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In the first panoramic composite, the power lines can be seen descending at the extreme right side of the image. There are two parallel lines clearly visible.

The second composite would appear to have been framed looking between the two power lines that are descending from left to right across the image.

The angles and spacings look very similar considering the difference in scale caused by changing the filming position.
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Old 11th Nov 2017, 10:36
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This is quite a development. Some amazing information from cordwainer. It'll be very interesting to see what Wayne State University have in their archives.
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Old 11th Nov 2017, 15:31
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I'm still trying to nail down where he was. He shows no sign of zooming, but he could have had something like a 3-lens turret, pretty common for a movie camera of the era. If you compare the AtImpact image with the press photo that I use for my overhead view in my document (page 41), He's somewhere on a line roughly between point Y and the lower left corner of the image. He could conceivably be filming through the railroad wires running beside the tracks.

His second shooting position was down below that structure I mentioned earlier, and if you view the video its footing is clearly quite a bit above him. Also note in the OverTrack image that there's a power pole on his near side of the track almost between him and the impact site (the red spot in the distance), and the next power pole to the left is on the opposite side of the track. So the low-voltage line crosses the track at that point, and presumably the high-tension line does as well. The highest two frames of the OverTrack image show the bottom conductor of the high-tension line. On page 70 of my document you can just barely pick out a couple poles at the bottom of the picture, and see that the power lines are crossing the tracks.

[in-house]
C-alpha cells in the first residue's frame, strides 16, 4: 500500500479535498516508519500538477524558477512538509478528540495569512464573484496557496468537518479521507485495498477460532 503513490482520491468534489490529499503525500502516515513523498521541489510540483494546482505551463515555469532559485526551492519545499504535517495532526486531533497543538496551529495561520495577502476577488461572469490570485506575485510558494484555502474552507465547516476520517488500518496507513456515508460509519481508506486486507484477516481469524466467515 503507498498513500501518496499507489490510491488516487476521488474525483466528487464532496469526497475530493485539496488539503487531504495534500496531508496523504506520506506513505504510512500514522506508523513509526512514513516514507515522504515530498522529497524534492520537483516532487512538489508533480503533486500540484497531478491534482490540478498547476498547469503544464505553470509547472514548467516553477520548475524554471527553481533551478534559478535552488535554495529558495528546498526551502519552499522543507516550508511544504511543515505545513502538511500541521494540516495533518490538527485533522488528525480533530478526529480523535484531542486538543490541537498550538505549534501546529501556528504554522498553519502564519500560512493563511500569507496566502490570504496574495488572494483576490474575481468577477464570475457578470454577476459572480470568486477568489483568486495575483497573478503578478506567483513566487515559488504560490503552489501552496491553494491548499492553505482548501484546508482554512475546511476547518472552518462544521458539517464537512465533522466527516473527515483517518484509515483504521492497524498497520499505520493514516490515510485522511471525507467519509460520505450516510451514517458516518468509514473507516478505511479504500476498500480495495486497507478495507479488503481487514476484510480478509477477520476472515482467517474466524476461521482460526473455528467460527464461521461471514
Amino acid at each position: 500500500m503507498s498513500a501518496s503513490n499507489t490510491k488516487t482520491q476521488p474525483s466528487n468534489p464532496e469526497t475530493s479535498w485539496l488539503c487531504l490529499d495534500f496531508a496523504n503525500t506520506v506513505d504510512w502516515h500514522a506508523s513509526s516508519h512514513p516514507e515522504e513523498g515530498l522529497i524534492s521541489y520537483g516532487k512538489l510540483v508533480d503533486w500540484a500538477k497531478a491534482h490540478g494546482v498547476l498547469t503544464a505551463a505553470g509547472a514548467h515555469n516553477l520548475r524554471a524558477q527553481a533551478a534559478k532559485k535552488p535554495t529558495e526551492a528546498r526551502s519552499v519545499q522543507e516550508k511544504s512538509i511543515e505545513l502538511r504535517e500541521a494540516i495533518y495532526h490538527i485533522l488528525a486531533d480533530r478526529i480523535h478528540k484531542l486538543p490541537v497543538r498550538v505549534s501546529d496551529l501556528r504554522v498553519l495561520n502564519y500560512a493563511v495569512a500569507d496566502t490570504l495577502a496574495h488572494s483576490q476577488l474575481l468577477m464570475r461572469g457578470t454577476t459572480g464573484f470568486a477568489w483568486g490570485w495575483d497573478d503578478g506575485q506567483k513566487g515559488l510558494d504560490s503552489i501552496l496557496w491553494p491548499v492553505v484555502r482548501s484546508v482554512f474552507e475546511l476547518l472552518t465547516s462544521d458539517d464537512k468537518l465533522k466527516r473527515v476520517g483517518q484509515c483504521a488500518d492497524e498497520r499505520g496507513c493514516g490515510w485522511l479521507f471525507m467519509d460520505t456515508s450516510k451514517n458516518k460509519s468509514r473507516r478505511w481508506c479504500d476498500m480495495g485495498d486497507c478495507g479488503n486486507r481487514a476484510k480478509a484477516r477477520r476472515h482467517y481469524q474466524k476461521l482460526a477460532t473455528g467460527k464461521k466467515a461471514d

At the pole in front of him, the lines drop down quite quickly but are parallel and under some tension at least. It appears that the string of poles is dropping down into the lower elevation from which he filmed up at the structure (landing lights?). So the droop on the right side of the OverTrack image is not severed lines, and if they were cut it was beyond a following pole off to the right.

I'll work on a composite from that lower vantage some more. It's pretty terrible film.

booke23 - this is what I keep begging for, and the reason I release my research in stages. I ask people to pass it around in the hopes that it will come to the attention of someone who knows where to find documentation.
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Old 11th Nov 2017, 17:03
  #139 (permalink)  
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I've uploaded an aerial photo of O'Hare from 1961. Forgot I had the thing.

https://ibb.co/krms0w

Last edited by BRDuBois; 11th Nov 2017 at 17:26.
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Old 11th Nov 2017, 18:35
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Truly thrilled the ALPA archive may be of help.

I should be clear, I'm not a pilot. But your project is exceptionally intriguing from the standpoint of accomplishing a kind of time travel - creating a window into the past where you can view the scene as it was on the dates of and surrounding the crash.

So while I'm of no use when it comes to analysis of the flight sequence, I can at least try to locate other information out there useful for purposes of identification, mapping, and orientation around the site.

I'll also keep working on ferreting out other sources where photos, documents, or footage are hiding.

BTW, I don't want to clog the thread, so please let me know if you'd prefer PMs to posts.

A few last notes though: with regard to nailing down exact locations, have you done any comparisons with topo maps from the time period? Or with the various City of Chicago planning documents for O'Hare ? Together they might provide clues to structures and features for orientation, are drawn exactly to scale, and in the case of the topos and one engineering report provide info on elevation and terrain.

There are USGS historic maps available for free, none from 1961 , but I can point you to a 1957 Chicago quadrangle and a 1963 Elmhurst map with enough detail they may be of use.

Several O'Hare master-plan documents are available in the Internet Archive. They contain quite a number of maps, diagrams, and photos potentially relevant to your re-creation...though you'd be the best judge of that, of course. 1958 master plan volumes are avaiable, including the first-stage Engineering report, also the 1960 fueling system agreement and the 1962 Revenue Bond Improvement plan which probably contain the most contemporaneous look at the airport and area.

I can also look, if you like, for surveys and documents from public utilities, and from the rail companies tangentially involved (if I'm reading the maps and reports correctly those would be the Chicago and North Western or the C.M.St.P&P or both). It's possible their files might even include information from the crash and/or related repairs.

Um...nonetheless, if any of these are way off the mark, please let me know. Likewise if there is anything in particular you think would be useful. I actually enjoy historic research, and would be pleased to be of assistance wherever possible.

Cheers,
c